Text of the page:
S-189 Submarine

18 November 2013

Yesterday, I had the opportunity to travel back in time and visit one of the last remaining Soviet diesel submarines still afloat. Docked just off of Naberezhnaya Leytenanta Shmidtaon (набережная лейтенанта шмидта) on Vasilyevsky Island (Васильевский остров), the S-189 sub is fully restored and now open to the public, allowing visitors to see just what life was like aboard one of these vessels.

Built in 1954 at St. Petersburg ‘s Baltic factory, the submarine was one of 215 such subs of the “Whiskey” class built, making it one of the most mass produced submarines ever. Its primary role was for combat against enemy ships, drifting mines and also reconnaissance. The S-189 in particular served from 1954 till 1990, when it eventually sank in the Kronstadt harbor. It was rescued in 2005 by a Russian businessman who restored it and turned it into the museum that it is today.

After descending down the very steep “stairs” into the sub, it was immediately surprising to see how cramped the quarters really were on these submarines. Everywhere you look, there are pipes, valve and gauges, meaning you have to watch your head at all times. You have to be especially careful going through the hatches between compartments, which feel more like tunnels at times. However, you are allowed to explore and touch everything you want and even ask questions to the veterans aboard the boat.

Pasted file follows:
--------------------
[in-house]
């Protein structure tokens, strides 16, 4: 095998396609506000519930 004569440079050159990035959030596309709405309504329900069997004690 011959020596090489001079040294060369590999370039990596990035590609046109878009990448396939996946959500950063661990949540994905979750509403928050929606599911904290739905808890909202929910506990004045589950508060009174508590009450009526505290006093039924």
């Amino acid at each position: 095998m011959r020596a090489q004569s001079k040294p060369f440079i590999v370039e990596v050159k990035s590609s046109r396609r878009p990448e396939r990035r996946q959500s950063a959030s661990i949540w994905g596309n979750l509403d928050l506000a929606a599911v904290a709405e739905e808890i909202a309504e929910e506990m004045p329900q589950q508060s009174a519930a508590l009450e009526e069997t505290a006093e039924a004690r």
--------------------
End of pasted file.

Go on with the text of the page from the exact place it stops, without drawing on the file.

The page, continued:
The Museum is open: Wednesday to Sunday, 11 am to 7 pm, with last admission at 6 pm. Its closed: Mondays and Tuesdays and admission is: Adult: RUB 300.00. Student: RUB 200.00. Children: RUB 100.00. If you are interested in naval history, or just in the neighborhood, it is definitely worth a visit.

Comments are closed.

Related posts
Interview with Walter Denz at Fontanka TV from 3. February 2015 focusing on the current business climate and the need to speak foreign ...
Read more
Я подумал, что таких, как я, — иностранцев, при- ехавших в только что открывшуюся За- паду россию без знания культуры и язы- ка, — должно быть ...
Read more
"Inspired by post-Soviet change and a lack of language knowledge, Walter Denz decided against pursuing his academic path and moved from ...
Read more
This week, Julia Voevodina and Walter Denz were guests at the Breakfast Club of the english speaking radio station Moscow FM, debating the ...
Read more